Turning back from the park again we came to one of Old Town’s most famous institutions, Second City. The list of comedians who have started their careers in its improvisation shows contains many of the biggest names in that business: Alan Alda Alan Arkin, Bill Murray, John Candy, John Belushi, Dan Akroyd, Mike Myers, Steve Carell, Tina Fey, Joan Rivers and many more.

Second City

Soon after that point the tour, and our group, broke up. Some of us headed back to the park, while others, including me, went to explore lively North Wells Street, the hub of the eating/drinking/shopping scene in Old Town. I enjoyed a light Middle Eastern lunch of hummus, baba ganoush, vine leaves etc with Amelie, Isa. Lisa and Napoleon. Amelie and Napoleon then went their separate ways while I browsed some shops with Isa and Lisa.


Street art on N Wells St

The three of us then went for ice creams at a great place, Jeni's, with unusual flavours such as sweet potato and marshmallow!

Jeni's Splendid Ice Creams

We caught the L back to the hotel, checked out another shop near the station (again buying nothing) and sat for a while in the lobby chatting with Steve before separating to rest up a bit before dinner.

In the evening we ate at Weber's Grill where I had a very good burger with blue cheese and mushrooms, and drank a local Chicago beer, Half Acre, which I also enjoyed.

Burger in Weber's Grill

Night streets in River North

Posted by ToonSarah 08:07 Archived in USA Tagged food architecture history houses chicago usa street_art virtual_tourist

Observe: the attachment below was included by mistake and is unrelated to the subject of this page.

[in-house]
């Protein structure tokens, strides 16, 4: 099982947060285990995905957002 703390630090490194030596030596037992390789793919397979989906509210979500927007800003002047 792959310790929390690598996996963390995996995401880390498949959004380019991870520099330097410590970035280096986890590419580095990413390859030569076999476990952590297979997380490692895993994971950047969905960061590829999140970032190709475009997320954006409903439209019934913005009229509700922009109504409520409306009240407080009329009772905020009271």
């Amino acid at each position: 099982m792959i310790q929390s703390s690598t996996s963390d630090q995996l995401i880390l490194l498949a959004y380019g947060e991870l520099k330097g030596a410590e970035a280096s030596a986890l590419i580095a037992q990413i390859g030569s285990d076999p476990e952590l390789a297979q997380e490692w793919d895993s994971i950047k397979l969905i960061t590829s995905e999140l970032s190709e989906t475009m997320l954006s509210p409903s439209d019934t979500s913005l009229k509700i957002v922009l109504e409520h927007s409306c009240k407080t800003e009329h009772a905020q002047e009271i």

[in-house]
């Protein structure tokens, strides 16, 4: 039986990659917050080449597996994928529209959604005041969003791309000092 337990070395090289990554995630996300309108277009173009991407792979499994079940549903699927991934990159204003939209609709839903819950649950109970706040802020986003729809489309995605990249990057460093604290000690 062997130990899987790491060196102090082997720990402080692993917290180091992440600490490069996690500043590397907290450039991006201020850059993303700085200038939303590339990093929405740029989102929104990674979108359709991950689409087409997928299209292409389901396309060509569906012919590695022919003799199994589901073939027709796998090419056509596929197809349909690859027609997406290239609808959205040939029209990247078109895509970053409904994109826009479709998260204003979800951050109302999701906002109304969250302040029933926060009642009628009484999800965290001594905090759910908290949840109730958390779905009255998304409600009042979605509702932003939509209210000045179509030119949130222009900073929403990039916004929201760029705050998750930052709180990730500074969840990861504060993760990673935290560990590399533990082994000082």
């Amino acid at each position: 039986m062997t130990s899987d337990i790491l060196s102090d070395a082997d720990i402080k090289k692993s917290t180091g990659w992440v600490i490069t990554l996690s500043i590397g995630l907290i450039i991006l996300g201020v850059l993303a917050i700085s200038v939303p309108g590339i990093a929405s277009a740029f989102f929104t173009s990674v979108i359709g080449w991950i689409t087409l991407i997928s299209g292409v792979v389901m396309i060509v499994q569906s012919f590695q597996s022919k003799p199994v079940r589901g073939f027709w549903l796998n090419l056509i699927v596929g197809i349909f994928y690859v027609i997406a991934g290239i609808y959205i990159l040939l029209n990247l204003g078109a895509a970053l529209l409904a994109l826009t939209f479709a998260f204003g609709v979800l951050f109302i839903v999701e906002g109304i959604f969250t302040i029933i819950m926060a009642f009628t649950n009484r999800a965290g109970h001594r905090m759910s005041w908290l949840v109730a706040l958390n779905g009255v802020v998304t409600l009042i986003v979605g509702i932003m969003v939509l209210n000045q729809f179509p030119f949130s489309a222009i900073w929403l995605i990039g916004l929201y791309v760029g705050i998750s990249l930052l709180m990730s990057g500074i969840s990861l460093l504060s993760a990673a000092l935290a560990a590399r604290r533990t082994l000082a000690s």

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Are the ducks in that duck pond real or models?

by irenevt

Now that you mention it, I've never been to Second City. It was named that many years ago because Chicago was, at that time, the second largest city in the US. (Now it's third, I believe).

by Nemorino

Thanks Irene and Don - yes Irene, the ducks are real, and there were others there too!

by ToonSarah

Very many thanks (yet again) for giving me the virtual tour Sarah. It really does help to compensate for my being unable to join you all in Chicago.

by Yvonne Dumsday

Thanks Yvonne - although it was a shame you couldn't join us as I know you'd have enjoyed this and the other activities Rich planned!

by ToonSarah

Old Town looks really worth the visit, loved the read! :)

by Ils1976

Sweet potato icecream made me speechless!

by hennaonthetrek

Thanks Ils and Henna. The ice cream was interesting and tasted quite nice but I preferred my other choice of praline 😀

by ToonSarah